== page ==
Story and photos by Larry Reilly
USAG Stuttgart Public Affairs
Some 40 to 50 people gathered on Patch Barracks’ Husky Field to participate in a 5K run that had them earn their colors, June 23.
The 5K color run was in recognition of LGBTQ (Lesbian, Gay, Bisexual, Transgender & Queer) Pride Month, organized by USAG Stuttgart’s Equal Opportunity Office.
The Department of Defense annually recognizes June as LGBT Pride Month. That recognition stems from the “Don’t Ask, Don’t Tell” repeal proclamation that former President Barack Obama signed on Sept. 20, 2011. The letter G, representing the gay community, was recently added to the Pride Month logo by the respective LGBT communities.
The Stuttgart Community has participated in a number of LGBTQ ceremonies during the past few years favoring the guest speaker ceremonies.
“We wanted to do something different this year,” said Dee Dimond, representative, Louisiana Masonic Jurisdiction, a non-profit community organization that hosted the run. “Instead of the traditional cake-cutting and speaker ceremony, we decided to do a color run, because no one should be afraid to show their true colors.”
The group gathered for this run didn’t include the traditional runners ready with their water bottles and stop watches to ensure their times were accurate and better than their last race.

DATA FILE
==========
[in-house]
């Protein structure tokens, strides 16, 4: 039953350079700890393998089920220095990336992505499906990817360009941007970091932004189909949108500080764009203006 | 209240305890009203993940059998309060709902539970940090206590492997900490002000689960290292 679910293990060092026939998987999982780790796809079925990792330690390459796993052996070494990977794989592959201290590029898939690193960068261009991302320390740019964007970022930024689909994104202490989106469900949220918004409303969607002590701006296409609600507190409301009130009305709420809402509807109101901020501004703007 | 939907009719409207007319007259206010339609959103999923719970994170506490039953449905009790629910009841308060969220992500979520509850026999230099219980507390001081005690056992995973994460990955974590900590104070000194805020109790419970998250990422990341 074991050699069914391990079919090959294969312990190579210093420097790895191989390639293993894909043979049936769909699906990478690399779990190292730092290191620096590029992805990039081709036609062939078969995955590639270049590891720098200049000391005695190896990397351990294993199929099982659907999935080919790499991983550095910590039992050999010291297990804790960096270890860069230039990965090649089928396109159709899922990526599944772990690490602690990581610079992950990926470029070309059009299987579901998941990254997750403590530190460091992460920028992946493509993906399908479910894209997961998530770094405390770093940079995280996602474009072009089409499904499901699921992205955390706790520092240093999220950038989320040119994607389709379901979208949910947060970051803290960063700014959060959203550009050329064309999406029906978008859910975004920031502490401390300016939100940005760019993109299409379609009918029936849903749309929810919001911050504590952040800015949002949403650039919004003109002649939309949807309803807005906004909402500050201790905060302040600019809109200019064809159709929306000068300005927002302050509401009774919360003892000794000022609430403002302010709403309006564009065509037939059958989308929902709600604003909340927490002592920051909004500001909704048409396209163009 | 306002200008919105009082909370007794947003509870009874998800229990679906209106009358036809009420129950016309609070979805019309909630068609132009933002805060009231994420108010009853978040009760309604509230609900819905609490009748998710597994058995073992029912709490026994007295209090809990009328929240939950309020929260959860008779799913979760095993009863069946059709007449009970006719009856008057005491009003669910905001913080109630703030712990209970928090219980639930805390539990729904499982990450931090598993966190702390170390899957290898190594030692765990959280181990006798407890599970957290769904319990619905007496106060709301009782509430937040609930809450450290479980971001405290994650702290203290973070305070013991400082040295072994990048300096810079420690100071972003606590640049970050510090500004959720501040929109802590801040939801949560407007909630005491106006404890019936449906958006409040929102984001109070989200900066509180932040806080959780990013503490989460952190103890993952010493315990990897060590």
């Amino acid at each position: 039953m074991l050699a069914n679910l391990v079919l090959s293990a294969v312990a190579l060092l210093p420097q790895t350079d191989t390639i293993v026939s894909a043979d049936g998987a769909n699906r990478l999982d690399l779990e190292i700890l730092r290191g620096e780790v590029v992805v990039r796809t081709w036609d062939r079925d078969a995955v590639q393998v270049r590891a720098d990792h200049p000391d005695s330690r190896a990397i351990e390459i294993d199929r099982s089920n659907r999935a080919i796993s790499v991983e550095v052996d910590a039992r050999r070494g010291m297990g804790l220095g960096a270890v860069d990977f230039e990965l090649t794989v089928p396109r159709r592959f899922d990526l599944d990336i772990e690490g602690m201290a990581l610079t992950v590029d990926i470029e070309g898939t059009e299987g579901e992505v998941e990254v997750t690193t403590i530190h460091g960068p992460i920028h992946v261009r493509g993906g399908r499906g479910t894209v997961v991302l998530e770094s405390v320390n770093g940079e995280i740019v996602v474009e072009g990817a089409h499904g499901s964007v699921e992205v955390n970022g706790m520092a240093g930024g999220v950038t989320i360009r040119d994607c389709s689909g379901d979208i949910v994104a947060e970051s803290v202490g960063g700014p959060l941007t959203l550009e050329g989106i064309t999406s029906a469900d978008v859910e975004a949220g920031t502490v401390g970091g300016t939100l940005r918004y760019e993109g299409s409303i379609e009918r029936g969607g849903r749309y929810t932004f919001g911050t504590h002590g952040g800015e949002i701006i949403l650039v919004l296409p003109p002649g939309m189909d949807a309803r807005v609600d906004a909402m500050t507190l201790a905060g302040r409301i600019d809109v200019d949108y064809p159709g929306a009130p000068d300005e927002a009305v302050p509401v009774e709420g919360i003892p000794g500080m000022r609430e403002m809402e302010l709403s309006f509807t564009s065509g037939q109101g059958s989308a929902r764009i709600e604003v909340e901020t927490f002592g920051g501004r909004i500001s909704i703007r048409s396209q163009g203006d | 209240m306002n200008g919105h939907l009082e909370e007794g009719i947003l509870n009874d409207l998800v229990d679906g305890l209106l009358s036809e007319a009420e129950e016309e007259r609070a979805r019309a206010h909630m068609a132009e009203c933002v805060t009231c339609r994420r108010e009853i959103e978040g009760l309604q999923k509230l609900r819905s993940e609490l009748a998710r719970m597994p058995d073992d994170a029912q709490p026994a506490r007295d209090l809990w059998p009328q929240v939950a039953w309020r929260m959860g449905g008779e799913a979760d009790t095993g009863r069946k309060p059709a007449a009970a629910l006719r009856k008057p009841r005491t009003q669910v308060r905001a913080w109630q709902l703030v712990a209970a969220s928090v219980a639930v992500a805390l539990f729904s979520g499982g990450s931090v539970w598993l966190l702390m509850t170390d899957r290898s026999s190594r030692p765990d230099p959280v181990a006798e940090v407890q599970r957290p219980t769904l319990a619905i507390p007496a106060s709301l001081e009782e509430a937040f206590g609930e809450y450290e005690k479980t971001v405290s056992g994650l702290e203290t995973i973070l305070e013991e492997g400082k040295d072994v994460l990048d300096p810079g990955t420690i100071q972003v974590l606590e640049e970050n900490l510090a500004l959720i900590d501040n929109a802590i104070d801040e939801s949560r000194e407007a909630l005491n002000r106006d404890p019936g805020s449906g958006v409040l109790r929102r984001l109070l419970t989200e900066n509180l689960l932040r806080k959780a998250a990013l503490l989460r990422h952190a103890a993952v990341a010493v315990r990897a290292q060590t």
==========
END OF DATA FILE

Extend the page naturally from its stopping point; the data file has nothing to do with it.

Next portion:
This group included runners with colorful outfits, to include tutus and fluffy head gear as well as families with strollers and dogs on a leash. It was all about having fun, yet appreciating the cause. “It was a good event that enabled us as a family to have some fun and go at our own pace,” said Samson Roberts, who had the pleasure of pushing his little girls Rosealeigh and Romea in a double-wide stroller. ”The run was fun, but we also came out to support the overall cause of the run: equal rights” said Lanie Roberts.
The 5K color run snaked its way through Patch Barracks, and at each of the 1K markers the runners were covered with another color of the rainbow.
“I was covered with a lot of colored chalk and loved every bit of this run,” said Sonya Lindsey, who bet her 13-year-old son, Carter, that she could beat him. His sprint at the end silenced her claim. “Those young legs prevailed.”
Although there was no cost to run and no trophies for the winners, there was still a need for a number of people to volunteer their time to ensure the event was fun and successful.
“I am very thankful for the many people who volunteered their time to be chalk throwers and the DJ for the motivating music, but most of all for everyone who participated in the color run and being good natured about all the colored chalk we threw at them–and we threw a lot of chalk,” Dimond said. “Also, a big shout-out to the (MPs) for ensuring safety along the 5K course and the fire department for hosing down all the chalk on the road.”
When the last of the runners had dashed through the 5K tossing of colored chalk mark, Dimond had everyone grab some colored chalk for one last group throw to end it all with a lot of good natured smiles.
Editor’s note: The next big run coming up will be the annual Run to Remember, July 14. Watch the garrison’s Facebook and MWR pages for more info.